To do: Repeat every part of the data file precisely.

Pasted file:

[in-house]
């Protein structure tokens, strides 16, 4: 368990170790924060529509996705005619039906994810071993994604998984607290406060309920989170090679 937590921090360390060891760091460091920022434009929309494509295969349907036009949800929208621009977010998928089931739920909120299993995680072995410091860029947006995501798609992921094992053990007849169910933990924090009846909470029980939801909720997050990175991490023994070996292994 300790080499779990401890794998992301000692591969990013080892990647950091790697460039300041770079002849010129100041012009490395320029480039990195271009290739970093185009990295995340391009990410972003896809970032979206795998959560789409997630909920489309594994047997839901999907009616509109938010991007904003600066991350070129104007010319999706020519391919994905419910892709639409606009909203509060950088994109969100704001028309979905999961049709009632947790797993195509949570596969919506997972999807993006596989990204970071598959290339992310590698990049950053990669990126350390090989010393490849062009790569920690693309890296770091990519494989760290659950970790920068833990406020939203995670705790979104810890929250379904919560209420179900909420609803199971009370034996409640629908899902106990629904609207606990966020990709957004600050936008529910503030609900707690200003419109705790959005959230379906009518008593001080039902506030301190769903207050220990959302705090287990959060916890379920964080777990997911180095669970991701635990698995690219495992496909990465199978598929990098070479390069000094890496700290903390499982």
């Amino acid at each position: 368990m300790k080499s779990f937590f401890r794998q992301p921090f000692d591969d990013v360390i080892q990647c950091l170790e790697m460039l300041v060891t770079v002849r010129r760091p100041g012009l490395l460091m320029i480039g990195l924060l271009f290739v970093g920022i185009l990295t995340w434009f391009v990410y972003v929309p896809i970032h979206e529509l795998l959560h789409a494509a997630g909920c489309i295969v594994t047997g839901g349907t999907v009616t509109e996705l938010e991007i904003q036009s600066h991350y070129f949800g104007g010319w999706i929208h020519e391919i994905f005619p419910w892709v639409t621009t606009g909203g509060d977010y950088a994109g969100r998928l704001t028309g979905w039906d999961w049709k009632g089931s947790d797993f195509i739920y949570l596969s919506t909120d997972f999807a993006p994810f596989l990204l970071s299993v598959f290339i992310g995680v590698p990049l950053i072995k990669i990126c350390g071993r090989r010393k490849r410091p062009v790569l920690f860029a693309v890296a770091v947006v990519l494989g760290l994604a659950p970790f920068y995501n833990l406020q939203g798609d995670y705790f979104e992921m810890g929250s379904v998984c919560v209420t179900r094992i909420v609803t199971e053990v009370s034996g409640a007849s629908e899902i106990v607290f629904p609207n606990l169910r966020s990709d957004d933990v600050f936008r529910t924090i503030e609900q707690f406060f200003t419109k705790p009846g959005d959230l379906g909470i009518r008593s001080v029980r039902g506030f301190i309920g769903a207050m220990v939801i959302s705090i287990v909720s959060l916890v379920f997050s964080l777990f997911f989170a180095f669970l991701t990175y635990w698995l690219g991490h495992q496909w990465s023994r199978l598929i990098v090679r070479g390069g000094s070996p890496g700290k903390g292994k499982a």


[in-house]
């Protein structure tokens, strides 16, 4: 368990170790924060529509996705005619039906994810071993994604998984607290406060309920989170090679 937590921090360390060891760091460091920022434009929309494509295969349907036009949800929208621009977010998928089931739920909120299993995680072995410091860029947006995501798609992921094992053990007849169910933990924090009846909470029980939801909720997050990175991490023994070996292994 300790080499779990401890794998992301000692591969990013080892990647950091790697460039300041770079002849010129100041012009490395320029480039990195271009290739970093185009990295995340391009990410972003896809970032979206795998959560789409997630909920489309594994047997839901999907009616509109938010991007904003600066991350070129104007010319999706020519391919994905419910892709639409606009909203509060950088994109969100704001028309979905999961049709009632947790797993195509949570596969919506997972999807993006596989990204970071598959290339992310590698990049950053990669990126350390090989010393490849062009790569920690693309890296770091990519494989760290659950970790920068833990406020939203995670705790979104810890929250379904919560209420179900909420609803199971009370034996409640629908899902106990629904609207606990966020990709957004600050936008529910503030609900707690200003419109705790959005959230379906009518008593001080039902506030301190769903207050220990959302705090287990959060916890379920964080777990997911180095669970991701635990698995690219495992496909990465199978598929990098070479390069000094890496700290903390499982």
């Amino acid at each position: 368990m300790k080499s779990f937590f401890r794998q992301p921090f000692d591969d990013v360390i080892q990647c950091l170790e790697m460039l300041v060891t770079v002849r010129r760091p100041g012009l490395l460091m320029i480039g990195l924060l271009f290739v970093g920022i185009l990295t995340w434009f391009v990410y972003v929309p896809i970032h979206e529509l795998l959560h789409a494509a997630g909920c489309i295969v594994t047997g839901g349907t999907v009616t509109e996705l938010e991007i904003q036009s600066h991350y070129f949800g104007g010319w999706i929208h020519e391919i994905f005619p419910w892709v639409t621009t606009g909203g509060d977010y950088a994109g969100r998928l704001t028309g979905w039906d999961w049709k009632g089931s947790d797993f195509i739920y949570l596969s919506t909120d997972f999807a993006p994810f596989l990204l970071s299993v598959f290339i992310g995680v590698p990049l950053i072995k990669i990126c350390g071993r090989r010393k490849r410091p062009v790569l920690f860029a693309v890296a770091v947006v990519l494989g760290l994604a659950p970790f920068y995501n833990l406020q939203g798609d995670y705790f979104e992921m810890g929250s379904v998984c919560v209420t179900r094992i909420v609803t199971e053990v009370s034996g409640a007849s629908e899902i106990v607290f629904p609207n606990l169910r966020s990709d957004d933990v600050f936008r529910t924090i503030e609900q707690f406060f200003t419109k705790p009846g959005d959230l379906g909470i009518r008593s001080v029980r039902g506030f301190i309920g769903a207050m220990v939801i959302s705090i287990v909720s959060l916890v379920f997050s964080l777990f997911f989170a180095f669970l991701t990175y635990w698995l690219g991490h495992q496909w990465s023994r199978l598929i990098v090679r070479g390069g000094s070996p890496g700290k903390g292994k499982a």